How to Protect Spinach from Peronospora and Stemphylium
Defend your leafy crops from fungi and disease with resistant genetics
Characterized by green, luscious leaves, spinach needs to maintain that tell-tale appearance from the field to the grocery store. When pests attack this nutrient-dense crop, quality can go out the window – along with yield potential.
“We’ve worked with growers to identify the biggest challenges for spinach growers today,” said Yoann Barrier, Salads Portfolio Manager, Syngenta Leafy and Brassicas. “Right now, there are less and less solutions available to control pests in fields. That's why we look for resistant varieties with the highest resistance against fungus and disease.”
Fungi and bacteria pests can be devastating in spinach fields. Two of the most damaging pests are Peronospora and Stemphylium.
Peronospora symptoms include:
Dull to bright yellow spots on leaves that can enlarge and become tan and dry over time.
The underside of the leaf can reveal purple growth from the fungus and in more severe infections, leaves can curl and distort.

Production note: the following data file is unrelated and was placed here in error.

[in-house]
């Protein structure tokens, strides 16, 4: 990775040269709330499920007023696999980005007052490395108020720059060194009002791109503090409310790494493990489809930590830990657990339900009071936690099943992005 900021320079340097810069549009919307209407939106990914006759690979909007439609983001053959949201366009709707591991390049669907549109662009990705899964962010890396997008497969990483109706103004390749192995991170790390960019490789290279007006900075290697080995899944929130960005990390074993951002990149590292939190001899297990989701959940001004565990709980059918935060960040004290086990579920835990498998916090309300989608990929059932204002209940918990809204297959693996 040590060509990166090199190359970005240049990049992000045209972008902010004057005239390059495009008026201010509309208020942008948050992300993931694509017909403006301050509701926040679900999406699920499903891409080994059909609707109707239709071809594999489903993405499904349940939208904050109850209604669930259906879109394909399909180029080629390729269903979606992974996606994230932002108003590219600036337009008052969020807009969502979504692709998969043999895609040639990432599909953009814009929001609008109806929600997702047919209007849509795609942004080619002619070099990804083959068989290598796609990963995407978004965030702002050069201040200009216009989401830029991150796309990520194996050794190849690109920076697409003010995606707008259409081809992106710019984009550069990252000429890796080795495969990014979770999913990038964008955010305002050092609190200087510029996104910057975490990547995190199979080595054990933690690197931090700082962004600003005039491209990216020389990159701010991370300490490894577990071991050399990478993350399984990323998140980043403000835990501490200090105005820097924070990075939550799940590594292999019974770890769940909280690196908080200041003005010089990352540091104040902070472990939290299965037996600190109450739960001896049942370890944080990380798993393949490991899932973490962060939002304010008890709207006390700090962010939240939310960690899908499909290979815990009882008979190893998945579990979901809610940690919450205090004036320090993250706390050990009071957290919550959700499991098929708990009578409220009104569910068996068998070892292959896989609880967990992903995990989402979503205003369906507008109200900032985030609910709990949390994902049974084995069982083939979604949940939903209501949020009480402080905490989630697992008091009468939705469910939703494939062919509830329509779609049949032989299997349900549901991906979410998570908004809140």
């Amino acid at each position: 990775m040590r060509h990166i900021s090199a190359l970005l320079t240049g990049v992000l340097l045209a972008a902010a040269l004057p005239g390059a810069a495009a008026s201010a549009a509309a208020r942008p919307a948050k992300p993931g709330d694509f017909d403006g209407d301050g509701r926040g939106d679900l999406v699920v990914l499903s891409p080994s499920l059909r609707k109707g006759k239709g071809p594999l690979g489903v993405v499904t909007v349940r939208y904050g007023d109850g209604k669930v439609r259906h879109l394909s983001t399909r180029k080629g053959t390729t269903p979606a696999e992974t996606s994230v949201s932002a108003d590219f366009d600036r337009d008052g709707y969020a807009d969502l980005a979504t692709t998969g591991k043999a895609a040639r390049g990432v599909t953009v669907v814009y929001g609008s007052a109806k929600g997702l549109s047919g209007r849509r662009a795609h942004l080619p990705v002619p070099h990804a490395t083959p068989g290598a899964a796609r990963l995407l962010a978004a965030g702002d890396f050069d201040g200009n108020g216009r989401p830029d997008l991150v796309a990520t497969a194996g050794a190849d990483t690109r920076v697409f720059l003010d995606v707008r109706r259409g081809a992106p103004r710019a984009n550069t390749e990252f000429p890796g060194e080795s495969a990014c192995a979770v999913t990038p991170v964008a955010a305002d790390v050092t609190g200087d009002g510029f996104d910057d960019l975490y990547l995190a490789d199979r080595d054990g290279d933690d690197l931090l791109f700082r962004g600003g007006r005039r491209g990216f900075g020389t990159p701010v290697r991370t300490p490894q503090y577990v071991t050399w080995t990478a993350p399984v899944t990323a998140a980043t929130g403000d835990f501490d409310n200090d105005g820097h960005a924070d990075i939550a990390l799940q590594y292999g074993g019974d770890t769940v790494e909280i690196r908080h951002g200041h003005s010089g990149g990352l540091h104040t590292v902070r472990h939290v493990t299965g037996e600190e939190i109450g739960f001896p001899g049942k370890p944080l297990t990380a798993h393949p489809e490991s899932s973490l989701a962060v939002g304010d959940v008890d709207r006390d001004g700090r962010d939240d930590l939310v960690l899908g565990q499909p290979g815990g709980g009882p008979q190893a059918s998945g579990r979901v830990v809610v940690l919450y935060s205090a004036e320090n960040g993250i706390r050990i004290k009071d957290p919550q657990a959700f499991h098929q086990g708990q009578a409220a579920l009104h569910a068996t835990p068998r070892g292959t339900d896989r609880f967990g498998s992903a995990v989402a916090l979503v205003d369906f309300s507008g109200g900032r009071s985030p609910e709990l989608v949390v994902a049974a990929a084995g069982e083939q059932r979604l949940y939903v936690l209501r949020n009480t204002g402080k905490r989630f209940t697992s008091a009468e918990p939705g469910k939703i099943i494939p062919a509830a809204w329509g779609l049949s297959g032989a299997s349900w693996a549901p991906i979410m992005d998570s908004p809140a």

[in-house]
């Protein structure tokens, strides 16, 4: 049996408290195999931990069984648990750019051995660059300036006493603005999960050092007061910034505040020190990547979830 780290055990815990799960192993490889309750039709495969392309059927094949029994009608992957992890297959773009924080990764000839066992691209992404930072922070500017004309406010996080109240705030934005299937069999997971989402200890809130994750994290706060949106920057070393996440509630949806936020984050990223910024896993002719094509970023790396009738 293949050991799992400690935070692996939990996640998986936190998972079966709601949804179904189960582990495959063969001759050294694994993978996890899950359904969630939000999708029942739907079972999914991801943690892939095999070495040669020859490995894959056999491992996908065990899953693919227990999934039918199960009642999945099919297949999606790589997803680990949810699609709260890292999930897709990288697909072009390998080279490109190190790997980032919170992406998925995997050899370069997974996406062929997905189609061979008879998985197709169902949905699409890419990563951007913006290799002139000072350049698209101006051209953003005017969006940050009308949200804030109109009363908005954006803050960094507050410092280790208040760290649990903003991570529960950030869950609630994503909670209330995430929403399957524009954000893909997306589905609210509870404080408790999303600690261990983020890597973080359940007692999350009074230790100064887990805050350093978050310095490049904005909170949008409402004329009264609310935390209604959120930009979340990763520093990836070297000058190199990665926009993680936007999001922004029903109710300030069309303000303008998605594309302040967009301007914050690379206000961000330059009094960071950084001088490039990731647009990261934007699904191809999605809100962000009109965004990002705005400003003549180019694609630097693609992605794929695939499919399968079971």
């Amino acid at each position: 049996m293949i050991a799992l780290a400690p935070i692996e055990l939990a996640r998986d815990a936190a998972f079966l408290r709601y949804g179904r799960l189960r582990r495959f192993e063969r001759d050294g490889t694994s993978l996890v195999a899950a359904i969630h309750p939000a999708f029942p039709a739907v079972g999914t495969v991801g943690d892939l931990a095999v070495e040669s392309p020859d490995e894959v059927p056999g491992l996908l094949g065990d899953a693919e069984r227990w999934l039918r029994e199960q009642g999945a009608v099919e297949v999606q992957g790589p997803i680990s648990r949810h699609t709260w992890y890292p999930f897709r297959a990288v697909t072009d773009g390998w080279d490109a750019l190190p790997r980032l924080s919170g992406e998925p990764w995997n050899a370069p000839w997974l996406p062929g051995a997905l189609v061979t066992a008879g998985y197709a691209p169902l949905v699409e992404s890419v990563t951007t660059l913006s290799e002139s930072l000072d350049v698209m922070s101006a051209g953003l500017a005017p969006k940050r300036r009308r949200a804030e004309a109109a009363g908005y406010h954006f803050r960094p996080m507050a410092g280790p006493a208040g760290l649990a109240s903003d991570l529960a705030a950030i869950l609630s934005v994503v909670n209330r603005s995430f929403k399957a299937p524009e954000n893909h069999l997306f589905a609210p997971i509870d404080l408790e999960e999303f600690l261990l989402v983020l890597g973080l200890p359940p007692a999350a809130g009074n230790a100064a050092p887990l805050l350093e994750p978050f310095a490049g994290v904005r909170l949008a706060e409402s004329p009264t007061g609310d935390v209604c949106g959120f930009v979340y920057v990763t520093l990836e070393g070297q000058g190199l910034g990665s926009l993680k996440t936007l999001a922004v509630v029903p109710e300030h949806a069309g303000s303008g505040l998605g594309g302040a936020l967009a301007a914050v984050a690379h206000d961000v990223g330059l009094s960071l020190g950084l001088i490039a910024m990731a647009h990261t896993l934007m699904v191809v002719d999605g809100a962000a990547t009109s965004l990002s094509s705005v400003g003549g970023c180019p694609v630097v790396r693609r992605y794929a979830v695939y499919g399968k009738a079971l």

Stemphylium is characterized by:
Leaves with small circular to oval, gray-green spots.
As the disease progresses, the spots enlarge (still keeping the circular to oval shape) and turn tan in color before drying out.
This bacteria does not showcase any purpling or other fungal growth because it is not a fungal infection.
Whether it’s Peronospora or Stemphylium, the imperfections caused by pests in spinach fields can hurt plants' ability to photo synthesize, decrease yield quality, and diminish overall yield potential. It’s important to find genetics that contain resistance to these key spinach pests.
“We have resistances in all of our commercial varieties today to Peronospora and Stemphylium and are continuing to research as new races emerge,” Barrier explained. “We are really happy to be able to provide this high level of resistance for our growers to offer them a level of security in field production.”